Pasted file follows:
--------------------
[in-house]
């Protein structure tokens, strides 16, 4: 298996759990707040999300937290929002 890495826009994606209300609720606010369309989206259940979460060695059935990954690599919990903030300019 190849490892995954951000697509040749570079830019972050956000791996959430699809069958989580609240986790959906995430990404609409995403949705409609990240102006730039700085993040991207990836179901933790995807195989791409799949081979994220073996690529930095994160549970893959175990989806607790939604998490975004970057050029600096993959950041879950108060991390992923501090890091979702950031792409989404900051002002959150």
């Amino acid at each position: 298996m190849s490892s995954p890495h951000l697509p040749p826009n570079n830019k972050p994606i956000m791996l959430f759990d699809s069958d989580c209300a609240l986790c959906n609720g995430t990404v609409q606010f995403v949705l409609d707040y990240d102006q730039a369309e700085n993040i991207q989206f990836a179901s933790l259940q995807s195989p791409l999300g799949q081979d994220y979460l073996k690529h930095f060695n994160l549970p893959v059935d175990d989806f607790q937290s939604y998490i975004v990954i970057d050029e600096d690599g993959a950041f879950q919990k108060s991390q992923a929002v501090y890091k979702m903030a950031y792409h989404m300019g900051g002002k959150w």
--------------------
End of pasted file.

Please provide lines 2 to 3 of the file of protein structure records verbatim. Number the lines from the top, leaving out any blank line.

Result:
């Protein structure tokens, strides 16, 4: 298996759990707040999300937290929002 890495826009994606209300609720606010369309989206259940979460060695059935990954690599919990903030300019 190849490892995954951000697509040749570079830019972050956000791996959430699809069958989580609240986790959906995430990404609409995403949705409609990240102006730039700085993040991207990836179901933790995807195989791409799949081979994220073996690529930095994160549970893959175990989806607790939604998490975004970057050029600096993959950041879950108060991390992923501090890091979702950031792409989404900051002002959150």
């Amino acid at each position: 298996m190849s490892s995954p890495h951000l697509p040749p826009n570079n830019k972050p994606i956000m791996l959430f759990d699809s069958d989580c209300a609240l986790c959906n609720g995430t990404v609409q606010f995403v949705l409609d707040y990240d102006q730039a369309e700085n993040i991207q989206f990836a179901s933790l259940q995807s195989p791409l999300g799949q081979d994220y979460l073996k690529h930095f060695n994160l549970p893959v059935d175990d989806f607790q937290s939604y998490i975004v990954i970057d050029e600096d690599g993959a950041f879950q919990k108060s991390q992923a929002v501090y890091k979702m903030a950031y792409h989404m300019g900051g002002k959150w």